Wednesday, July 28, 2010

The Problem with a Jewish State

This week, the Israeli cabinet was set to discuss the legal status of the children of migrant workers. There are about 1200 such children awaiting deportation. An inter-ministerial special committee has recommended that 800 of the children be allowed to stay. These children were born, educated and raised in Israel. They consider themselves to be Israelis and speak Hebrew. While I’m glad to hear that most of the children will be allowed to stay, I find that the way that many Israeli officials have been framing the issue is very disturbing, and indicative of a larger problem.

For example, Prime Minister Benjamin Netanyahu, who wants the children to stay, described the issue thusly:

"The issue touches on two things," Netanyahu said Sunday at the beginning of the weekly cabinet meeting. "One is humanity, and the other is a Jewish and Zionist state."

"We have here little children who grew up here and went to school here. They are a part of us. We are looking for ways to absorb them and take them into our hearts. However, we don't want to create an incentive. We want to preserve the Jewish democratic majority that allows us to maintain a Jewish democratic state," Netanyahu declared.

Interior Minister Eli Yishai has been less delicate. Back in October of 2009, when the Netanyahu Government postponed a decision on the children until the end of the school year, he reportedly informed the prime minister that if the children were granted residency or citizenship he would resign control of the Immigration Authority, and foment a coalition crisis. (As Israel has no formal legal mechanism for the absorption of non-Jewish residents, such questions are left to the discretion of the Interior Minister.) At the time, he said that allowing the children to stay in Israel:

"is liable to damage the state's Jewish identity, constitute a demographic threat and increase the danger of assimilation."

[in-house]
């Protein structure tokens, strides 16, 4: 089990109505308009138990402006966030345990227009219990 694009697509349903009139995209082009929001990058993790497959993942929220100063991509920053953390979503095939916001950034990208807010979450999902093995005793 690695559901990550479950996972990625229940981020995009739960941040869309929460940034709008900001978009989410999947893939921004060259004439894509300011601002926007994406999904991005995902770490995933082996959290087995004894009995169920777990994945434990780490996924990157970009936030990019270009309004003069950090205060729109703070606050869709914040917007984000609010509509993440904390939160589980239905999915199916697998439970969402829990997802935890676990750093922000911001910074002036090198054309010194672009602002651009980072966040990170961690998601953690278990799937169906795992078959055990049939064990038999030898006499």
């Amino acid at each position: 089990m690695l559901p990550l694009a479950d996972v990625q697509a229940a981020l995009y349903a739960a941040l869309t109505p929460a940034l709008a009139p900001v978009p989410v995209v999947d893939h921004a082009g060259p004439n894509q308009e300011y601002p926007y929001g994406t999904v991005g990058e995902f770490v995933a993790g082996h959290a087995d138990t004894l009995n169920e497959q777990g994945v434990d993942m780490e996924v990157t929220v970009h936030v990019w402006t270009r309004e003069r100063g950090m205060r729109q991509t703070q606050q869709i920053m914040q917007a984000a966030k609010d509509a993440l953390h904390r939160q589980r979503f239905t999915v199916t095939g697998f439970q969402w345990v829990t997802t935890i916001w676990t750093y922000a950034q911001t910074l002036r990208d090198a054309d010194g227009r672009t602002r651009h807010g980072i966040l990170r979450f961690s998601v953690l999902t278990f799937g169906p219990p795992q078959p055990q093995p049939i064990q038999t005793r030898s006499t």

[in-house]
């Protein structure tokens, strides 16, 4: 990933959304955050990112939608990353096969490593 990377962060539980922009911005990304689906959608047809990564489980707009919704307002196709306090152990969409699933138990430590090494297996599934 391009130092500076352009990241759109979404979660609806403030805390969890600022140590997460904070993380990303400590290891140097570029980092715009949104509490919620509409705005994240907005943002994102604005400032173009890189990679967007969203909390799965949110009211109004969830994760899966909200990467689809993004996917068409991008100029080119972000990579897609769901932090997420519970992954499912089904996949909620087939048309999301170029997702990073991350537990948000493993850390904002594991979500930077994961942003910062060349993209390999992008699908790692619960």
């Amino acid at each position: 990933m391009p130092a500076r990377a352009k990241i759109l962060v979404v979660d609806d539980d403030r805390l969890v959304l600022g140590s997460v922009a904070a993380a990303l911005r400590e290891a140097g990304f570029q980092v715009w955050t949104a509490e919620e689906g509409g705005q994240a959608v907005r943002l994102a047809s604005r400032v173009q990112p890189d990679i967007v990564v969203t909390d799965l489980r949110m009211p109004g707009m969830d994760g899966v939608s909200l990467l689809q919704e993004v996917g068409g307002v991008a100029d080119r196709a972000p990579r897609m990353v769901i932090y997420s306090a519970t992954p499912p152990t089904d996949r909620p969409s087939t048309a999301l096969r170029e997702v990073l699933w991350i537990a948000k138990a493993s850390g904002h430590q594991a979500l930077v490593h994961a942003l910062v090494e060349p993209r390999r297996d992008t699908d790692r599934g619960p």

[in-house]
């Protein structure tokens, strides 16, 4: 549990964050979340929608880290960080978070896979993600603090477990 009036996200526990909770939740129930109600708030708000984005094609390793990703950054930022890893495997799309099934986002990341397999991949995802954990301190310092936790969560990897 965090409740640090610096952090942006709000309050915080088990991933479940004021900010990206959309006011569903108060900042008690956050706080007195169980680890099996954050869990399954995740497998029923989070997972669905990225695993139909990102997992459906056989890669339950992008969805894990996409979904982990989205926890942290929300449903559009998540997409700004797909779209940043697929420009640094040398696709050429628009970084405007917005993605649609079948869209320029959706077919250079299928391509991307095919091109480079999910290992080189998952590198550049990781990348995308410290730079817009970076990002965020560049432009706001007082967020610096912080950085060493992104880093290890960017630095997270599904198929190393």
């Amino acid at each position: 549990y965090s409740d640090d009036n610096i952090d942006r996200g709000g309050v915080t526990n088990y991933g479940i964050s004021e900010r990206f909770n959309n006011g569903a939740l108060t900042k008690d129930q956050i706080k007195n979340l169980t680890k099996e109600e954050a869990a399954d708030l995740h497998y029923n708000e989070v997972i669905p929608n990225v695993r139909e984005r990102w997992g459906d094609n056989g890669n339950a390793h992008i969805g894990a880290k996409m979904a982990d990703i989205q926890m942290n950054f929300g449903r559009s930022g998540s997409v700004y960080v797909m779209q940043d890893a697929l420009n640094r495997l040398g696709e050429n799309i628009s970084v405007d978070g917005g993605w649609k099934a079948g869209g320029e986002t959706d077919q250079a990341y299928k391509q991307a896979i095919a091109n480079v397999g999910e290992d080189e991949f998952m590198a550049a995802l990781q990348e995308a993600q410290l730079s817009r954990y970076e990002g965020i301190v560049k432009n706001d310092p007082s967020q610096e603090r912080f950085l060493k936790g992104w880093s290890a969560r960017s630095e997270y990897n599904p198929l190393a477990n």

He also noted that:

"We are not a safe haven, period. We should not damage the character of the Jewish state simply out of clemency."

In many ways, these statements reflect the deeply problematic nature of the Jewish democracy. It is a matter of widely held belief in Israeli society that Israel is not just a democratic state, but a Jewish and democratic state. What exactly this means has bedeviled successive Israeli governments almost since the founding.

I think it is important that we recognize that these two principles, the democratic and the ethnic, are in tension. The State of Israel cannot be truly available to all of its citizens, regardless of race or creed, and simultaneously proclaim itself to be a Jewish state.

Many disagree with me, however. The Supreme Court of Israel famously ruled that “there is no contradiction whatsoever between these two things: The state is the state of the Jews, while its regime is an enlightened democratic regime that accords rights to all citizens, Jews and non-Jews.” The Court also argued that, “the existence of the State of Israel as the state of the Jewish people does not negate its democratic character, as the Frenchness of France does not negate its democratic character.”

If it just used Jewish iconography in all its official symbology, or made the Hebrew language the official language of the State, I would agree with the Court that Israel’s Jewish and democratic principles are not in irreconcilable conflict with one another. The United Kingdom has its own state church, the national language of France is French, and a cross figures prominently in the flags of all Scandinavian countries. All these countries are universally respected members of the family of liberal democracies, despite their superficial lip-service to Christian or ethnic symbolism.

The premise of the liberal democracy rests on the assumption that as far as the State is concerned, your religious and ethnic origins are irrelevant. The State engages with you as an individual, and not as a member of a larger group.

The reason the aforementioned countries are excused their not-completely-neutral symbols is that everyone recognizes that these are just symbols. There is no substantive legal benefit to being an Anglican in England more than being a member of any religion, or being an atheist.

In Israel, however, being Jewish carries with it profound legal and social implications. The State defines itself as being the Homeland of the Jews, whether those Jews be within Israel (i.e. Israeli citizens) or without (i.e. foreigners). It sees as its duty the protections of Jews the world over, and sees itself as the best instrument for accomplishing that goal. Only Jews and their families may immigrate to Israel.